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Editors' Choices

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Volume XIV, Number 3: September, 2012
Haiku Pages:  1,  2,  3,  4,  5,  6,  7,  8,  9,  10,  11,  12  Archives


 

 

 

Editors' Choices

 

      a small boy
      taps the lobster tank
      autumn deepens

Joyce Clement
Bristol, Connecticut

 

      sun-touched gully . . . 
      the wool and bones
      of a passing winter

Thomas Powell
Craigavon, County Armagh, Northern Ireland

 

      spring cleaning
      nowhere to put
      the kids' childhood

Robert Witmer
Tokyo, Japan




 

The Heron’s Nest Award

 

The northeast edge of North America is mostly a rocky coastline from Massachusetts north to the Maritimes of Canada. There, just offshore in fairly deep and very cold water is found the treasured object of eaters and chefs alike: Homarus americanus, the lobster.

a small boy
taps the lobster tank
autumn deepens

Joyce Clement
Bristol, Connecticut

Through the marvels of air transportation and chilled-water display tanks, a "boy" encounters the big, living crustaceans of this haiku. The sales display could be in a restaurant or large supermarket most anywhere in the US or around the world. When cooked, their color changes from their original mottled brown and green to the bright red of some maple leaves. Their default name is from the most productive fishery, "Maine Lobster." Fished with baited traps connected to buoys, H. americanus is the king of many related lobster species. Having more meat than their "spiny" cousins from other continents, those from Maine are also often preferred for succulent flavor.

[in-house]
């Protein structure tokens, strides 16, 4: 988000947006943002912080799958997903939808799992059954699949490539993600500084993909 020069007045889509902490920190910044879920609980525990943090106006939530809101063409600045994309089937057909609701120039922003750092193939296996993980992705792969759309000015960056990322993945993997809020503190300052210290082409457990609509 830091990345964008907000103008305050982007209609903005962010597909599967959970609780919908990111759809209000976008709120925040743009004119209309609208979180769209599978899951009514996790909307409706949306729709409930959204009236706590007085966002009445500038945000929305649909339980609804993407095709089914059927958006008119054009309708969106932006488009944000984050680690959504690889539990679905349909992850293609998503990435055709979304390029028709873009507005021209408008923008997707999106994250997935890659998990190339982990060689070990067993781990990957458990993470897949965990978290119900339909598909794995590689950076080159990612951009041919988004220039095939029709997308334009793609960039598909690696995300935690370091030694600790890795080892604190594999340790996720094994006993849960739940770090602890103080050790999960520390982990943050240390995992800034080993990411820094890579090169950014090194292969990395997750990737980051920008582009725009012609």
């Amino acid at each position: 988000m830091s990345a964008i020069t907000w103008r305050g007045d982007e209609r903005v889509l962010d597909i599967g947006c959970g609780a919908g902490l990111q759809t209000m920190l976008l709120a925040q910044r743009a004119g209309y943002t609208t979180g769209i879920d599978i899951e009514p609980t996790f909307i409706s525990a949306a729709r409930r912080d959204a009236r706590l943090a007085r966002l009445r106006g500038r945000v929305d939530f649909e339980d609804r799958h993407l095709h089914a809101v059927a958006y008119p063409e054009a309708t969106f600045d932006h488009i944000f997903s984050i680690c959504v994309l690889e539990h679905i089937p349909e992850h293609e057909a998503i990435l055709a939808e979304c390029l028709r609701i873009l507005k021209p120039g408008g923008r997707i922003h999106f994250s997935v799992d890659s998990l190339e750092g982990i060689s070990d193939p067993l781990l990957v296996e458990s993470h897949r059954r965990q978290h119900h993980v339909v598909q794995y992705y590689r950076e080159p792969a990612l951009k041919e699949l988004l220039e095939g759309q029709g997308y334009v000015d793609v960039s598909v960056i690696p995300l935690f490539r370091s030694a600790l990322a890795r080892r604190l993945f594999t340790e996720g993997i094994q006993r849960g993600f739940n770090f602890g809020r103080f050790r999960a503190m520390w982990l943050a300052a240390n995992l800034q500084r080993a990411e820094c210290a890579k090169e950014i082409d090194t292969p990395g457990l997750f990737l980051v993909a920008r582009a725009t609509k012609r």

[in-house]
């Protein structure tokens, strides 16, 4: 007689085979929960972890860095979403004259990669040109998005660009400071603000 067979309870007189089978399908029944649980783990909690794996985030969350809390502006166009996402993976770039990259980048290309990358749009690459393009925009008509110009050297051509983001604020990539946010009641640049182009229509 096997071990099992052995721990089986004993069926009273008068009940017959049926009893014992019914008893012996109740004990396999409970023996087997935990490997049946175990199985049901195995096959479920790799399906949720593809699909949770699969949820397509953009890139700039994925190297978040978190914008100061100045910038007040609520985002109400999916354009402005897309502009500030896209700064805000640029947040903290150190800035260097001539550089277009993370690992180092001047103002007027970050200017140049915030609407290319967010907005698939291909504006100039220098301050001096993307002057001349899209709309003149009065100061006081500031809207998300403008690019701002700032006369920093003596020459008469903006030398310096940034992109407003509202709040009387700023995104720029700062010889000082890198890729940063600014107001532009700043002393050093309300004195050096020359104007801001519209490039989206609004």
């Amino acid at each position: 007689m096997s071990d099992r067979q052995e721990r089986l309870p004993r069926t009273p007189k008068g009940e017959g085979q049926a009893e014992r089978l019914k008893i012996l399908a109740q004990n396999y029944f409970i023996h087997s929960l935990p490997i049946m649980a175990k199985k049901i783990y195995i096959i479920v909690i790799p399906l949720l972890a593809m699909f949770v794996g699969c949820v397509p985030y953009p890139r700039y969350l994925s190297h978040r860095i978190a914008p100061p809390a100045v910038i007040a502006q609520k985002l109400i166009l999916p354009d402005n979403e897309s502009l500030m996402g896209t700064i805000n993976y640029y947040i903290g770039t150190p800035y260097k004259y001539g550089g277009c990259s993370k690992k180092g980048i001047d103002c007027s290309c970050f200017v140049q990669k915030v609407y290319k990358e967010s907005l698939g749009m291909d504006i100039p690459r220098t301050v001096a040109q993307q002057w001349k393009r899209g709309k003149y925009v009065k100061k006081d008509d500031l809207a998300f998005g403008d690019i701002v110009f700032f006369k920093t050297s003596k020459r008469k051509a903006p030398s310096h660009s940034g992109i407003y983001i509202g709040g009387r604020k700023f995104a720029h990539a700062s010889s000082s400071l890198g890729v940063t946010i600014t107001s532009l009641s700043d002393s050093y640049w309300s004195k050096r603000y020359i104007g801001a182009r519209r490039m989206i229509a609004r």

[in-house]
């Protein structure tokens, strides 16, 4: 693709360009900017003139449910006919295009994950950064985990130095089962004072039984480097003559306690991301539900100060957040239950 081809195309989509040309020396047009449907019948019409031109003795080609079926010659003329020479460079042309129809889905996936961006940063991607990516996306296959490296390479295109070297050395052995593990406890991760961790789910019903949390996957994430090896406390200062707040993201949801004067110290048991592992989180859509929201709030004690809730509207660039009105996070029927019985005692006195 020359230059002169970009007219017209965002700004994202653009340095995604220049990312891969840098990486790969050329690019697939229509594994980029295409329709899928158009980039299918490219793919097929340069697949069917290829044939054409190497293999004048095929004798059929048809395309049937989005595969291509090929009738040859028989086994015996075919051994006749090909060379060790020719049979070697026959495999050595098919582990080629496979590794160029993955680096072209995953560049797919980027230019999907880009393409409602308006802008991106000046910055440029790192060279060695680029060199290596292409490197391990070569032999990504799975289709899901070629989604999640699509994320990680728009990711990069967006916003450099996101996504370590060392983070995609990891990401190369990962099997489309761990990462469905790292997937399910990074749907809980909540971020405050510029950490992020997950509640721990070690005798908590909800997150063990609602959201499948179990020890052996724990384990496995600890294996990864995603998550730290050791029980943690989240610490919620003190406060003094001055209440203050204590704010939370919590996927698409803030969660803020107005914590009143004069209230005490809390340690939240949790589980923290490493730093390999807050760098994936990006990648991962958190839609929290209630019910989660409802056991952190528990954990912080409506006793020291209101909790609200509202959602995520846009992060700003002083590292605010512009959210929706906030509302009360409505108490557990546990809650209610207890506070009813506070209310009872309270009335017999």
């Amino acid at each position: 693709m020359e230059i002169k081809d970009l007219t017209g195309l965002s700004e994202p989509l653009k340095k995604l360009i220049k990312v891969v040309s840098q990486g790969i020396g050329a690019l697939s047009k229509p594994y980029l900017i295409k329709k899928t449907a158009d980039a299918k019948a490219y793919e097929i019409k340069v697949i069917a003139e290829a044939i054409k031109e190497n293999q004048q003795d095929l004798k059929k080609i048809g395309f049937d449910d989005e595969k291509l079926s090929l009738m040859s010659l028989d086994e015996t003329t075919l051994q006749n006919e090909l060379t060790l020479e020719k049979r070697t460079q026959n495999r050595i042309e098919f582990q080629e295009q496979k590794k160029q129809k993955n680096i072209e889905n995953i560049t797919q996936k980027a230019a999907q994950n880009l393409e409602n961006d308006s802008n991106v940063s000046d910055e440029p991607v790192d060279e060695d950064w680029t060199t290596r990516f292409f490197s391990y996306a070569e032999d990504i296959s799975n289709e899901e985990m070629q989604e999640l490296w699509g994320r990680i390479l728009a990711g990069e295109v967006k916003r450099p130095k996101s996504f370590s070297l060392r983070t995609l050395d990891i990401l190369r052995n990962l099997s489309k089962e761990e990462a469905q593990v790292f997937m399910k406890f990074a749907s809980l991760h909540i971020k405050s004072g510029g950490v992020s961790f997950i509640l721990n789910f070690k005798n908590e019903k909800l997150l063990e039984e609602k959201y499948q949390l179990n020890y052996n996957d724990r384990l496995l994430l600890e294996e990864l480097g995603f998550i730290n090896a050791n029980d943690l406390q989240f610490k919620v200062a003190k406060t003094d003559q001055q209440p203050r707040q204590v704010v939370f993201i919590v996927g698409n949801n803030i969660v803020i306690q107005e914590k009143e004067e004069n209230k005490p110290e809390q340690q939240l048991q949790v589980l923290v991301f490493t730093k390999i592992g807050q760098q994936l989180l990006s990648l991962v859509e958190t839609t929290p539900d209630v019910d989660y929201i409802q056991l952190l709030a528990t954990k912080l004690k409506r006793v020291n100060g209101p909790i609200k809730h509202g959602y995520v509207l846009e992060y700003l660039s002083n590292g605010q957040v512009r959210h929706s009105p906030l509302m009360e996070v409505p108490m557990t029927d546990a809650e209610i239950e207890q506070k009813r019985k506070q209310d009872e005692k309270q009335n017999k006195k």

Tapping an aquarium is fairly natural to children— to see the occupants move. These objects of curiosity probably do not react. On their own, they do move to get a good position, up on other captives or preferably alone in a corner as they would do instinctively back on their Atlantic floor. They are aggressive and cannibalistic, and with two attacking claws of surprising power and sharpness, can defend themselves in their own element. A careless fisherman could lose a finger to a large specimen. They are not genetically prepared to have their weapons closed by special heavy rubber bands. This keeps all others from harm, but may keep the "boy" from full enjoyment. Still, they have eight other small legs, two wiggly antennae, and a muscular flat tail with flippers which makes them either "cool" or "yucky" to an observer.

Improbably they meet. The child has a first experience; a lobster can see the boy's face and fingers but cannot comprehend.

The haiku poet has shared with us a powerful mood. Lobsters are sold all months, usually not fished in January and February for voluntary conservation and reasons of dastardly weather, but this setting is late autumn. As the tank's contents are pulled out to be steamed, or wrapped for customers to take home, it is indeed nearly winter for the crustaceans. My interpretation may seem to tiptoe close to personification or ascribing mood awareness to the animal, but not necessarily so. We may share the boy's curiosity or frustration and, with Joyce Clement, readers may become aware of either a time of life ebbing or the ennui of living in a box.

  - Paul MacNeil, Associate Editor

 


 

 

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Copyright 2012, The Heron's Nest, All rights reserved by the respective authors.

                   (09/1/2012)